While PR is an industry in and of itself, you’ll also have opportunities to operate within other sectors. It’s important for your long-term job satisfaction and your ability to make an impact to look into areas you’re committed to or that spark your interest. This could include sustainability, entertainment, and nonprofits, among others. Review what the outlook and standards are for PR specialists in those fields. This can help you make sure you’re identifying sectors with good opportunities while also directing you to build a more relevant skillset.

●    Future Needs

The statistics on job outlook give us a general sense that growth is likely to continue. However, this doesn’t give you a lot of information about what the future requirements of a PR specialist are likely to be and how you can be a competitive candidate for jobs. Reach out to current professionals and talk to them about where the future challenges lie in the industry and what is needed to address them. There may be new technology coming down the line or emerging priorities. Start to understand the market gaps that, with some additional effort and focused development, you will be able to fill.

Learn Self-Promotion

PR is a competitive industry and there is no shortage of candidates vying for a career as a specialist. To progress through the ranks, build a reputation, and — if you’re running your own agency — gain clients, you must be able to promote your achievements. This begins as soon as you enter the field and will be a feature throughout your career. After all, if you can’t be successful with your personal messaging how can you be expected to handle anyone else’s?

Particularly in your early years, your resume is vital in this regard. It is the document you’ll be sending to agencies and your achievements tend to be the element that grabs recruiters’ attention. Don’t treat your achievements in the same way you’d list your skills or work history. Rather, you need to demonstrate a quantifiable impact you had on a project that is relevant to the PR role you’re applying for. Identify which of your achievements will be of most direct interest to the recruiter and write about them in a way showing how your presence on the project had a direct impact on its success.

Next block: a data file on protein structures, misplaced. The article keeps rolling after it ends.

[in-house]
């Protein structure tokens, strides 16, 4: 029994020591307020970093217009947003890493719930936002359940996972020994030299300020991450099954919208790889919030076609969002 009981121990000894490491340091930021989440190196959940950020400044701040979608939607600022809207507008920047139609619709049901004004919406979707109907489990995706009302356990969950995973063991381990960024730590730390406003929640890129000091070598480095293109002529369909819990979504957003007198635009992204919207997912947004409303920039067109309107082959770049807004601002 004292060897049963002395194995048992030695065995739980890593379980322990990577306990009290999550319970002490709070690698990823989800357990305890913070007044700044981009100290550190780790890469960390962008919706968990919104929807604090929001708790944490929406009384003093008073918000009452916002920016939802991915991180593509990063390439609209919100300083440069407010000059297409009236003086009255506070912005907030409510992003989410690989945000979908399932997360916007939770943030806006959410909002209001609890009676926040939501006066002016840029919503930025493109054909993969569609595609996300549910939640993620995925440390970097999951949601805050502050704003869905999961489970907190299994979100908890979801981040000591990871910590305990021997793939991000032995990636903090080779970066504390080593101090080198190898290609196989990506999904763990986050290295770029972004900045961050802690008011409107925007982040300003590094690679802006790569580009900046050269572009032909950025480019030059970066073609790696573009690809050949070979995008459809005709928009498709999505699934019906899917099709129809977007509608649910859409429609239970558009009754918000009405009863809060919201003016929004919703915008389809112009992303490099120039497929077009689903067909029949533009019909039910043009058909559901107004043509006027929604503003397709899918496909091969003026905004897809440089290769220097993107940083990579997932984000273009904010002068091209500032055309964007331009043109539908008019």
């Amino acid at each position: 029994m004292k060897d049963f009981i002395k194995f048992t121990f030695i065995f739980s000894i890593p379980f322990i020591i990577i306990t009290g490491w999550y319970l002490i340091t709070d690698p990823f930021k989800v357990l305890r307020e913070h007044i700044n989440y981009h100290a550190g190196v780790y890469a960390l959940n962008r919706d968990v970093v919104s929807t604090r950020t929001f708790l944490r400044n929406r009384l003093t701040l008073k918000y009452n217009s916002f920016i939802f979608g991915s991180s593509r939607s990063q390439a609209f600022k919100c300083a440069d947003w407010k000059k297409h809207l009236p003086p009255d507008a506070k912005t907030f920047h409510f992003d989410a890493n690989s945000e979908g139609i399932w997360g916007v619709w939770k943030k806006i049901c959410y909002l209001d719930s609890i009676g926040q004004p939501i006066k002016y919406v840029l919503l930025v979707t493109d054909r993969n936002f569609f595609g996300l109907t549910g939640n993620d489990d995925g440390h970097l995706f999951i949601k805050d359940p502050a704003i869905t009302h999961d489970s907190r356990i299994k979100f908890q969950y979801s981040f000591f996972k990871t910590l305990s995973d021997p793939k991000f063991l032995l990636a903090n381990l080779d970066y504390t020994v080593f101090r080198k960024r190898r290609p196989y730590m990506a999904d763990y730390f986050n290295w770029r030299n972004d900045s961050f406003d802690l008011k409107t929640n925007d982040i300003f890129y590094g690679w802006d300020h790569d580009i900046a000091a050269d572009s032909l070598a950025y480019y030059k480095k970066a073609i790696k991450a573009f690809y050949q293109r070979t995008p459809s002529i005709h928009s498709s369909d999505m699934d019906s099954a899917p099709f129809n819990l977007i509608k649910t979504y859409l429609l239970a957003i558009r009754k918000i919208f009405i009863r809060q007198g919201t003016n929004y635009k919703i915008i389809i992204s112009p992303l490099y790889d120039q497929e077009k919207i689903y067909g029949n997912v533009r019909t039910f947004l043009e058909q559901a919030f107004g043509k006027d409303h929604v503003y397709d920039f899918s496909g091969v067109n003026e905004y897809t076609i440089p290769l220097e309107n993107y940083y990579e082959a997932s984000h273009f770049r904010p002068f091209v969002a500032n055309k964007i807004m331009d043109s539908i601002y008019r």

Beyond your resume, you have to develop a professional online presence. Start using the tools of our digital landscape to promote your expertise as a PR specialist. This can include social media accounts discussing your campaigns. It might be a blog where you give insights into the industry at different stages of your career. Just start talking to the world about your specialized subject; cover the challenges and celebrate your achievements.


Becoming a public relations specialist can start you on a journey toward an enriching career. To take the most positive first steps, it helps to gain a deeper understanding of the role and to examine what the market’s opportunities and needs are. By practicing the art of self-promotion you can plot a path that takes you to some interesting places.

Luke Smith is a writer, researcher turned blogger and a regular Culpwrit contributor. Since finishing college he is trying his hand at being a freelance writer. He enjoys writing on a variety of topics but PR and communications topics are his favorite. When he isn’t writing you can find him traveling, hiking, or gaming.